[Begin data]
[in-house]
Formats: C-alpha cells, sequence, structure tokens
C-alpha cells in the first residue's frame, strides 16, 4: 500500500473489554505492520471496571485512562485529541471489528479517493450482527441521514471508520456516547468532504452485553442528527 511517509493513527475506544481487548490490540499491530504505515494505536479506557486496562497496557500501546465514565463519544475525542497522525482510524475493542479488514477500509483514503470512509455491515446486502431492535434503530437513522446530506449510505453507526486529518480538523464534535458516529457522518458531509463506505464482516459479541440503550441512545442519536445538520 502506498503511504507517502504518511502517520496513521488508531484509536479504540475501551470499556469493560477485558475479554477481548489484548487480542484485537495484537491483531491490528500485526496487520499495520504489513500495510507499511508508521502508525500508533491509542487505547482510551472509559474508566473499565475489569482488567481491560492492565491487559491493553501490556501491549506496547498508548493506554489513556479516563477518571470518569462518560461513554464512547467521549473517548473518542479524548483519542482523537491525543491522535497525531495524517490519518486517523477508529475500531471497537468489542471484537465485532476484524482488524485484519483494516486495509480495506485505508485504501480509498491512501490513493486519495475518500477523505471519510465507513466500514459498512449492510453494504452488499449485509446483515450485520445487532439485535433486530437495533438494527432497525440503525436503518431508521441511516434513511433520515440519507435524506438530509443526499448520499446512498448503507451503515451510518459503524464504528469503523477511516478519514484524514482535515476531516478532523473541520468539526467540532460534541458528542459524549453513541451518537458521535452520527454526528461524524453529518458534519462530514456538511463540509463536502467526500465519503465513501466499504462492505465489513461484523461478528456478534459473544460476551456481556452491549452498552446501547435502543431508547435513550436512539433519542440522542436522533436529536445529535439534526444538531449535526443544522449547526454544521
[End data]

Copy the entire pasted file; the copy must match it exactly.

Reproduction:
[in-house]
Formats: C-alpha cells, sequence, structure tokens
C-alpha cells in the first residue's frame, strides 16, 4: 500500500473489554505492520471496571485512562485529541471489528479517493450482527441521514471508520456516547468532504452485553442528527 511517509493513527475506544481487548490490540499491530504505515494505536479506557486496562497496557500501546465514565463519544475525542497522525482510524475493542479488514477500509483514503470512509455491515446486502431492535434503530437513522446530506449510505453507526486529518480538523464534535458516529457522518458531509463506505464482516459479541440503550441512545442519536445538520 502506498503511504507517502504518511502517520496513521488508531484509536479504540475501551470499556469493560477485558475479554477481548489484548487480542484485537495484537491483531491490528500485526496487520499495520504489513500495510507499511508508521502508525500508533491509542487505547482510551472509559474508566473499565475489569482488567481491560492492565491487559491493553501490556501491549506496547498508548493506554489513556479516563477518571470518569462518560461513554464512547467521549473517548473518542479524548483519542482523537491525543491522535497525531495524517490519518486517523477508529475500531471497537468489542471484537465485532476484524482488524485484519483494516486495509480495506485505508485504501480509498491512501490513493486519495475518500477523505471519510465507513466500514459498512449492510453494504452488499449485509446483515450485520445487532439485535433486530437495533438494527432497525440503525436503518431508521441511516434513511433520515440519507435524506438530509443526499448520499446512498448503507451503515451510518459503524464504528469503523477511516478519514484524514482535515476531516478532523473541520468539526467540532460534541458528542459524549453513541451518537458521535452520527454526528461524524453529518458534519462530514456538511463540509463536502467526500465519503465513501466499504462492505465489513461484523461478528456478534459473544460476551456481556452491549452498552446501547435502543431508547435513550436512539433519542440522542436522533436529536445529535439534526444538531449535526443544522449547526454544521